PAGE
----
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Psychiatry Res Neuroimaging. 2016 Oct 30;256:44-49. doi: 10.1016/j.pscychresns.2016.09.007. Epub 2016 Sep 20.

Altered neurotransmitter metabolism in adolescents with high-functioning autism.

Author information

1
Department of Electrical Engineering, Eindhoven University of Technology, Eindhoven, The Netherlands; School for Mental Health and Neuroscience, Maastricht University Medical Center, Maastricht, The Netherlands; Department of Radiology, Maastricht University Medical Center, Maastricht, The Netherlands.
2
Department of Neurology, Maastricht University Medical Center, Maastricht, The Netherlands; Department of Behavioral Sciences, Epilepsy Center Kempenhaeghe, Heeze, The Netherlands; Donders Institute for Brain, Cognition and Behaviour, Radboud University Nijmegen, Nijmegen, The Netherlands.
3
Department of Electrical Engineering, Eindhoven University of Technology, Eindhoven, The Netherlands; Department of Neurology, Maastricht University Medical Center, Maastricht, The Netherlands; School for Mental Health and Neuroscience, Maastricht University Medical Center, Maastricht, The Netherlands; Department of Behavioral Sciences, Epilepsy Center Kempenhaeghe, Heeze, The Netherlands.
4
School for Mental Health and Neuroscience, Maastricht University Medical Center, Maastricht, The Netherlands; Department of Radiology, Maastricht University Medical Center, Maastricht, The Netherlands; Department of Behavioral Sciences, Epilepsy Center Kempenhaeghe, Heeze, The Netherlands.
5
Russell H. Morgan Department of Radiology and Radiological Science, The Johns Hopkins University School of Medicine, Baltimore, MD, USA; F.M. Kirby Center for Functional Brain Imaging, Kennedy Krieger Institute, Baltimore, MD, USA.
6
Department of Electrical Engineering, Eindhoven University of Technology, Eindhoven, The Netherlands; Department of Behavioral Sciences, Epilepsy Center Kempenhaeghe, Heeze, The Netherlands.
7
Special Education School de Berkenschutse, Sterkselseweg 65, 5591 VE Heeze, The Netherlands.
8
Donders Institute for Brain, Cognition and Behaviour, Radboud University Nijmegen, Nijmegen, The Netherlands; Department of Behavioral Sciences, Epilepsy Center Kempenhaeghe, Heeze, The Netherlands.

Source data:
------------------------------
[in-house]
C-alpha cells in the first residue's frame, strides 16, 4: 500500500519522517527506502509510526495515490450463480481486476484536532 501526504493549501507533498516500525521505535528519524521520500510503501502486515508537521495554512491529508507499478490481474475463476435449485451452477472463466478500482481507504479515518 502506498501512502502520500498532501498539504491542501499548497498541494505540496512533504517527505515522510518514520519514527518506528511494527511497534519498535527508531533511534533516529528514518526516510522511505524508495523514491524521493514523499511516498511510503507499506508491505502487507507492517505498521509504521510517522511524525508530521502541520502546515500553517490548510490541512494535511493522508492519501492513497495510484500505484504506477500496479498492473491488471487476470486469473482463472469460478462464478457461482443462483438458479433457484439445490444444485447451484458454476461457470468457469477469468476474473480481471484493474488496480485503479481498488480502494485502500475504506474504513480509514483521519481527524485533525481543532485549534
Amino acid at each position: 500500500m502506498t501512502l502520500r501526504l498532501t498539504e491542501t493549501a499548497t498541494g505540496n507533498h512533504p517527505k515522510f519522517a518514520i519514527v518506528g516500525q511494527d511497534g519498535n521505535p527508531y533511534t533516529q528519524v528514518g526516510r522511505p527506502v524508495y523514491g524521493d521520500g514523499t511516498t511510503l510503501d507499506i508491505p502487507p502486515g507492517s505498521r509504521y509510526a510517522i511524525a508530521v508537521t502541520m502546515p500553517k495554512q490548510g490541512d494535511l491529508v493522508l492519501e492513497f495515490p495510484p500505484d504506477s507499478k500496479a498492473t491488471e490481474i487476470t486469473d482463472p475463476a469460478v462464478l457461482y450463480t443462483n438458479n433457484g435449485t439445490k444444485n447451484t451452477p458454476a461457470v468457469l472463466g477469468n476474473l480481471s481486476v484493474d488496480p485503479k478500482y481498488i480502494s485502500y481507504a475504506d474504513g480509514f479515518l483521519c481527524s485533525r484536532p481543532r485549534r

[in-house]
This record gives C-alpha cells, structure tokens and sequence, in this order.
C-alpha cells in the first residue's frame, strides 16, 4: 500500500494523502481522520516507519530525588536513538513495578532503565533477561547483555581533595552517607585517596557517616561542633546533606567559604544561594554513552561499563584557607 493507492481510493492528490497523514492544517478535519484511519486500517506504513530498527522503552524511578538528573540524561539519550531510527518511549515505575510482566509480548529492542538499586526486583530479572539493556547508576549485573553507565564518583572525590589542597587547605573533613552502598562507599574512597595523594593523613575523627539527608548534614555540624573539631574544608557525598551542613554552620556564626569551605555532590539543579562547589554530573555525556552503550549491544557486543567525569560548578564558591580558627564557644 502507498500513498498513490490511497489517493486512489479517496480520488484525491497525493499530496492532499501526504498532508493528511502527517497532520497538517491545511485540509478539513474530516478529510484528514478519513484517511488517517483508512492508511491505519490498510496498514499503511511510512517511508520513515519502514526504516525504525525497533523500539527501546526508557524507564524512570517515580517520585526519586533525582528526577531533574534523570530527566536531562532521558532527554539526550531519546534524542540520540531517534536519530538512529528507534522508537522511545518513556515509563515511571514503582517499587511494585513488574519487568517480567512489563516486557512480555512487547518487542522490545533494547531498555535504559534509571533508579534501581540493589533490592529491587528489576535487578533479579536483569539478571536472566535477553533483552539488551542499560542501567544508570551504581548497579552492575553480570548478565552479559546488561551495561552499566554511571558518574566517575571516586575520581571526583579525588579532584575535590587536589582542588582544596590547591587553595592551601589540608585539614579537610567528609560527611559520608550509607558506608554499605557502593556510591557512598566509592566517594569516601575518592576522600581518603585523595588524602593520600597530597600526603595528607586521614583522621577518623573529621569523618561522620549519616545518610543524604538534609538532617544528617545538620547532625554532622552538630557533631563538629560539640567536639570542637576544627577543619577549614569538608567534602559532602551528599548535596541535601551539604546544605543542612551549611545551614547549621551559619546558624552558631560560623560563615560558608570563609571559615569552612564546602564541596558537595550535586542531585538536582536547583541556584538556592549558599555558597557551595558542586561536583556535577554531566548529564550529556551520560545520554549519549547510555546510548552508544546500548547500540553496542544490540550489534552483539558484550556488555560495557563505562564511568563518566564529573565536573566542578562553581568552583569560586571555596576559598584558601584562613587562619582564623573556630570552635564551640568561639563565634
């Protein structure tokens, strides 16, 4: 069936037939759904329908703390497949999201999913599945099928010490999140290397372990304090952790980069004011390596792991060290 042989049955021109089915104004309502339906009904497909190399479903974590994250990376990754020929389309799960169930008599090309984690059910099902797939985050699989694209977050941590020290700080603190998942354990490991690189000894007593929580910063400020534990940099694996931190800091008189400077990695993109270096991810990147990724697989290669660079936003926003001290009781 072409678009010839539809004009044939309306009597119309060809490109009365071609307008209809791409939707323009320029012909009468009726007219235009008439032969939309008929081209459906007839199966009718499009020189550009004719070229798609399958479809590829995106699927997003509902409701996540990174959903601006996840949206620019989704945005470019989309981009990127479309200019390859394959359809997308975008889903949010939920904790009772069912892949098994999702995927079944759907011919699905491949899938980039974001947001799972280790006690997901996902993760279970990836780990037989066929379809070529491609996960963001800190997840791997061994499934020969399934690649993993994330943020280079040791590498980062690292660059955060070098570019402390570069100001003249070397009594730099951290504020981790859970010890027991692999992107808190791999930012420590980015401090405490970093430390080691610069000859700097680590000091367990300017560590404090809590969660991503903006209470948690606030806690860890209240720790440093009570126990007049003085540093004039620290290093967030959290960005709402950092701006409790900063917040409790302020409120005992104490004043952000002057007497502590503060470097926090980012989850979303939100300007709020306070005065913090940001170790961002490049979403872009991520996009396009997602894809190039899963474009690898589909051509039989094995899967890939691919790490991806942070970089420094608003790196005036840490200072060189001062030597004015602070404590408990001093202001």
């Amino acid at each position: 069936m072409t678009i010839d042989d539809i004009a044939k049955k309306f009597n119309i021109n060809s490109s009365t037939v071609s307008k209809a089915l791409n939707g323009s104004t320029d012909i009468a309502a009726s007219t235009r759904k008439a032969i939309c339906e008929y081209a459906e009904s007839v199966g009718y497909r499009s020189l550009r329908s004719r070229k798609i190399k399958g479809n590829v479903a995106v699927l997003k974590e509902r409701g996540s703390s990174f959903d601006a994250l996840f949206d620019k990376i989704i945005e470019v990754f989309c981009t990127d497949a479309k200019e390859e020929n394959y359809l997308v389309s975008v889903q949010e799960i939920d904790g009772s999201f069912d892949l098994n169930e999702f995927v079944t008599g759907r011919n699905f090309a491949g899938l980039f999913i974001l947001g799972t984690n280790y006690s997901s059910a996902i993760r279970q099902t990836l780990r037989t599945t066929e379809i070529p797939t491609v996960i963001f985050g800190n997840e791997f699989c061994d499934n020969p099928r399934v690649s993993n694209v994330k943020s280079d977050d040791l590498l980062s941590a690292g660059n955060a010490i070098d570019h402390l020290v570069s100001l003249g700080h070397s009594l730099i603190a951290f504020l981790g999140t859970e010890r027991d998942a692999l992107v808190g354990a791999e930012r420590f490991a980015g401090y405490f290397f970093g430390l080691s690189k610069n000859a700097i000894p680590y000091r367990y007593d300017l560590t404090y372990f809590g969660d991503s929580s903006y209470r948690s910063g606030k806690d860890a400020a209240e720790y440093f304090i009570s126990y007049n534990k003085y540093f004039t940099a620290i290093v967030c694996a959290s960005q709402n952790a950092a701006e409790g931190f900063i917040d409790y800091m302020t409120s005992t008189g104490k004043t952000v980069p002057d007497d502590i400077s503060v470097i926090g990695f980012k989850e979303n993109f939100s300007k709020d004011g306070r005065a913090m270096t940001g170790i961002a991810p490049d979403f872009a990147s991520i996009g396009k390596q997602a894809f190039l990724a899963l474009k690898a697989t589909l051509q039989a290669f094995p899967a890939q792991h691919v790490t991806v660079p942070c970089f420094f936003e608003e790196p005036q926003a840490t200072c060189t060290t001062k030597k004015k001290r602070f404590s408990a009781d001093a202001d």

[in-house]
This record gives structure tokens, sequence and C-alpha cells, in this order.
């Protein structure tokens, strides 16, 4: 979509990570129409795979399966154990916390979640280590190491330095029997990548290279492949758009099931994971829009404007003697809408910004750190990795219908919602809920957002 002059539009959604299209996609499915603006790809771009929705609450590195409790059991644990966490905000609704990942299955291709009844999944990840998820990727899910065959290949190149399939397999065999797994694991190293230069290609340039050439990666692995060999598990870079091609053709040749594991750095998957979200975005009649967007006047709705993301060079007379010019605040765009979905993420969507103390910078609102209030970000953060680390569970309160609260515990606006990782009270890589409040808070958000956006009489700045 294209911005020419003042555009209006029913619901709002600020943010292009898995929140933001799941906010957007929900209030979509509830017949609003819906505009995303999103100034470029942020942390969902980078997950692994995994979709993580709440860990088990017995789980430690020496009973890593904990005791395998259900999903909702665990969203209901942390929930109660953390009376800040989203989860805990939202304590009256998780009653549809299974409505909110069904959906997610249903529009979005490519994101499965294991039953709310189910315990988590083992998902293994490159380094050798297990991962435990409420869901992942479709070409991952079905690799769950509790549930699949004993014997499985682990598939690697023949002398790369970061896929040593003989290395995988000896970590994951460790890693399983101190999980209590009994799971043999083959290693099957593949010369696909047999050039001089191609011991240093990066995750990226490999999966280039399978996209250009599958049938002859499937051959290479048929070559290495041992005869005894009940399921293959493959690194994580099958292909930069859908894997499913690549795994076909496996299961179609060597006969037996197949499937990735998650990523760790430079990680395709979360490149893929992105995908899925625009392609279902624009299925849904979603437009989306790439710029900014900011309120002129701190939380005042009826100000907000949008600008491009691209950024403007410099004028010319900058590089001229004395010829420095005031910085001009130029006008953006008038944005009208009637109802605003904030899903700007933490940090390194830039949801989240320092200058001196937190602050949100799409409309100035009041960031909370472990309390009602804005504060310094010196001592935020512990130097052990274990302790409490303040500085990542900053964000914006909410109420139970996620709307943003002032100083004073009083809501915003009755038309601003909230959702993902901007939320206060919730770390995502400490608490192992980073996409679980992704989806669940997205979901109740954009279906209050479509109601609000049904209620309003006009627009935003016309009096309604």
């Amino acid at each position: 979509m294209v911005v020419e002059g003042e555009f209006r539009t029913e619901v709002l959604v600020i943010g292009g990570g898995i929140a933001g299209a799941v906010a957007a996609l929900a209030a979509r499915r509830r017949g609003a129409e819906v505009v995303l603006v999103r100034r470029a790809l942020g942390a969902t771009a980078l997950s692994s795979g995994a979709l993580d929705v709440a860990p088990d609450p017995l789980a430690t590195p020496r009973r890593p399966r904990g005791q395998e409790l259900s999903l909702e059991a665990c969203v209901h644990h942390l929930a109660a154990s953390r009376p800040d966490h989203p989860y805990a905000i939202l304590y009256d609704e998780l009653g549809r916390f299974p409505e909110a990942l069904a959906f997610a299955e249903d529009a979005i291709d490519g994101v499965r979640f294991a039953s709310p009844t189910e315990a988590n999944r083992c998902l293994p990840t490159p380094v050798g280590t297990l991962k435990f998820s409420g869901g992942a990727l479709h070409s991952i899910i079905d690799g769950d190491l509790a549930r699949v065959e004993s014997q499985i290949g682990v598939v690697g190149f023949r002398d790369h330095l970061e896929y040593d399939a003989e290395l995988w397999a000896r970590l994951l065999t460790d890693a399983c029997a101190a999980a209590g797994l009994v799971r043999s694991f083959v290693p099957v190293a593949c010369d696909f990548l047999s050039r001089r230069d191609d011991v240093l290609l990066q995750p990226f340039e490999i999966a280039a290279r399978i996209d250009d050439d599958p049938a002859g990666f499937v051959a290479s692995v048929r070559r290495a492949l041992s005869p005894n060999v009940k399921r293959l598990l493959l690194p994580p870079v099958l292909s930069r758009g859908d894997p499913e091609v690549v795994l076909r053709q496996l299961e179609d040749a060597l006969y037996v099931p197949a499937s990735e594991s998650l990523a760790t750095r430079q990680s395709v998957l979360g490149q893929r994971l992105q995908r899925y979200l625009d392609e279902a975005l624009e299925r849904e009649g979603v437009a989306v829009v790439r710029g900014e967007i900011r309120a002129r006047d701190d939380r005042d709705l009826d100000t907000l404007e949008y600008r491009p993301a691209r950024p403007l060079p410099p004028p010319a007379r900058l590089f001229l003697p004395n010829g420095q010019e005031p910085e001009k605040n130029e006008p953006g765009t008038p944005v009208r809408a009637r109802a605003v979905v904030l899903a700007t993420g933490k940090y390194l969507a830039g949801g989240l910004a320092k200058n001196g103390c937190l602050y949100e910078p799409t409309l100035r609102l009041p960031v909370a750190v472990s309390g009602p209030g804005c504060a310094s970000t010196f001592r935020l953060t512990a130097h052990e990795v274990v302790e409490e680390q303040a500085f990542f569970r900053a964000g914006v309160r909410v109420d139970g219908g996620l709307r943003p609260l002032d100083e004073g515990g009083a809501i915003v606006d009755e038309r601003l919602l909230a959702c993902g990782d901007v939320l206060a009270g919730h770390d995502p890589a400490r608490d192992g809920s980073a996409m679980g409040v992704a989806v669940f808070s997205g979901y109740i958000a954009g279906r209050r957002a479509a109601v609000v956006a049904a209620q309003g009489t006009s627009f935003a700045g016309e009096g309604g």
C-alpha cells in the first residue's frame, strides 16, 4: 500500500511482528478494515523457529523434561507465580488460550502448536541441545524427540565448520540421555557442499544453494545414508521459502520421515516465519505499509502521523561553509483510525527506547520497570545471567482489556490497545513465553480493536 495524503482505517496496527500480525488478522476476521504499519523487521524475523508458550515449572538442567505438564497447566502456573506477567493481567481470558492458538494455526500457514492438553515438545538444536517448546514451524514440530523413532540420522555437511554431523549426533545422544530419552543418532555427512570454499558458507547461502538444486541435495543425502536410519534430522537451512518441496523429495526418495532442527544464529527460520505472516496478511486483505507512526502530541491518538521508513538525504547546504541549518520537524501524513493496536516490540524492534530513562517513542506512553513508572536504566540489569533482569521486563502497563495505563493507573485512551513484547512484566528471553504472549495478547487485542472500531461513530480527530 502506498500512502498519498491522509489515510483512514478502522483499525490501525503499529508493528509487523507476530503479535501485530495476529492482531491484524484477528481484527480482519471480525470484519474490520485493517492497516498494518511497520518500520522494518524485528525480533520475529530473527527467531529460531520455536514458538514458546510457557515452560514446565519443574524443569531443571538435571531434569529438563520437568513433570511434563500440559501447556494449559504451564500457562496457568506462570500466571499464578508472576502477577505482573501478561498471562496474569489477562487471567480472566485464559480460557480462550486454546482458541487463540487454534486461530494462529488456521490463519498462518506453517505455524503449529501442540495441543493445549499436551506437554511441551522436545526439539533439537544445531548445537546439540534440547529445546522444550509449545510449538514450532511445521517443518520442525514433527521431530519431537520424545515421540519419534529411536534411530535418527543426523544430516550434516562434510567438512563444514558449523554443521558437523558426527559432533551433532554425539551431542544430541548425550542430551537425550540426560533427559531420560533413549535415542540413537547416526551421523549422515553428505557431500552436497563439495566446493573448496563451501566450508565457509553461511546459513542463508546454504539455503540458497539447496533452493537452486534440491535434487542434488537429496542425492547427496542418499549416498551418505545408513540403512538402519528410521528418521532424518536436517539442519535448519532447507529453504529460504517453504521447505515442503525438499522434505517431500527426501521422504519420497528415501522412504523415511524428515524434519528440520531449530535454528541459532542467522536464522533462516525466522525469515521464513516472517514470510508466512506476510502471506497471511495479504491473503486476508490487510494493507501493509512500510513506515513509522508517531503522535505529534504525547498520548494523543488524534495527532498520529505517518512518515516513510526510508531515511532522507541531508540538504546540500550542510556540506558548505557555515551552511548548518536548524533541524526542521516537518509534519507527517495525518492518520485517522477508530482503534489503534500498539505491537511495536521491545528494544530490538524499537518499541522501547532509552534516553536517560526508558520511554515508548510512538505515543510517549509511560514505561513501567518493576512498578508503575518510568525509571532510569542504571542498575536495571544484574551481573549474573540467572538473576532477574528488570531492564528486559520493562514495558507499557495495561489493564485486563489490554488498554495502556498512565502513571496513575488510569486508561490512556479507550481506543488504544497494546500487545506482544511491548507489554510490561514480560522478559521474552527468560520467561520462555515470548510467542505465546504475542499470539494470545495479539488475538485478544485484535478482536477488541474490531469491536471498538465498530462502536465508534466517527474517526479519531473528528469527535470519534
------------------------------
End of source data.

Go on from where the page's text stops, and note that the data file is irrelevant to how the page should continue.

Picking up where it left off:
9
Donders Institute for Brain, Cognition and Behaviour, Radboud University Nijmegen, Nijmegen, The Netherlands; Department of Medical Psychology, Radboud University Nijmegen Medical Center, Nijmegen, The Netherlands.
10
School for Mental Health and Neuroscience, Maastricht University Medical Center, Maastricht, The Netherlands; Department of Radiology, Maastricht University Medical Center, Maastricht, The Netherlands. Electronic address: Jacobus.jansen@mumc.nl.

Abstract

Previous studies have suggested that alterations in excitatory/inhibitory neurotransmitters might play a crucial role in autism spectrum disorder (ASD). Proton magnetic resonance spectroscopy (1H-MRS) can provide valuable information about abnormal brain metabolism and neurotransmitter concentrations. However, few 1H-MRS studies have been published on the imbalance of the two most abundant neurotransmitters in ASD: glutamate (Glu) and gamma-aminobutyric acid (GABA). Moreover, to our knowledge none of these published studies is performed with a study population consisting purely of high-functioning autism (HFA) adolescents. Selecting only individuals with HFA eliminates factors possibly related to intellectual impairment instead of ASD. This study aims to assess Glu and GABA neurotransmitter concentrations in HFA. Occipital concentrations of Glu and GABA plus macromolecules (GABA+) were obtained using 1H-MRS relative to creatine (Cr) in adolescents with HFA (n=15 and n=13 respectively) and a healthy control group (n=17). Multiple linear regression revealed significantly higher Glu/Cr and lower GABA+/Glu concentrations in the HFA group compared to the controls. These results imply that imbalanced neurotransmitter levels of excitation and inhibition are associated with HFA in adolescents.

KEYWORDS:

Gamma-aminobutyric acid; Glutamate; Magnetic resonance spectroscopy

PMID:
27685800
PMCID:
PMC5385138
DOI:
10.1016/j.pscychresns.2016.09.007
[Indexed for MEDLINE]
Free PMC Article

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